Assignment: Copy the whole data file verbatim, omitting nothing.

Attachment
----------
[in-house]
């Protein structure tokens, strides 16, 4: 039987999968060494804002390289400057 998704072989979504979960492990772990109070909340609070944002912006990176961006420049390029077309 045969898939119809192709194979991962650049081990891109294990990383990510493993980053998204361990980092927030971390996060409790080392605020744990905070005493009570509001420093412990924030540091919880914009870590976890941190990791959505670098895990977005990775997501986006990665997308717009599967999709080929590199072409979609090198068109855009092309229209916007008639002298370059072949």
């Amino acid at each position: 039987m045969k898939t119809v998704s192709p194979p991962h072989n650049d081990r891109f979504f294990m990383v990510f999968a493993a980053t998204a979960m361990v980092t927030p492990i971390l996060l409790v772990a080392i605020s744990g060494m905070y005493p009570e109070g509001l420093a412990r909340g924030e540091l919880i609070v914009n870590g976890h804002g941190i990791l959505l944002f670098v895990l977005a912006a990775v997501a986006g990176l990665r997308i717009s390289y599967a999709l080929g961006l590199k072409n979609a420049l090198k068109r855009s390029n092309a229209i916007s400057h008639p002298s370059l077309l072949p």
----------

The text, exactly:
[in-house]
């Protein structure tokens, strides 16, 4: 039987999968060494804002390289400057 998704072989979504979960492990772990109070909340609070944002912006990176961006420049390029077309 045969898939119809192709194979991962650049081990891109294990990383990510493993980053998204361990980092927030971390996060409790080392605020744990905070005493009570509001420093412990924030540091919880914009870590976890941190990791959505670098895990977005990775997501986006990665997308717009599967999709080929590199072409979609090198068109855009092309229209916007008639002298370059072949």
């Amino acid at each position: 039987m045969k898939t119809v998704s192709p194979p991962h072989n650049d081990r891109f979504f294990m990383v990510f999968a493993a980053t998204a979960m361990v980092t927030p492990i971390l996060l409790v772990a080392i605020s744990g060494m905070y005493p009570e109070g509001l420093a412990r909340g924030e540091l919880i609070v914009n870590g976890h804002g941190i990791l959505l944002f670098v895990l977005a912006a990775v997501a986006g990176l990665r997308i717009s390289y599967a999709l080929g961006l590199k072409n979609a420049l090198k068109r855009s390029n092309a229209i916007s400057h008639p002298s370059l077309l072949p």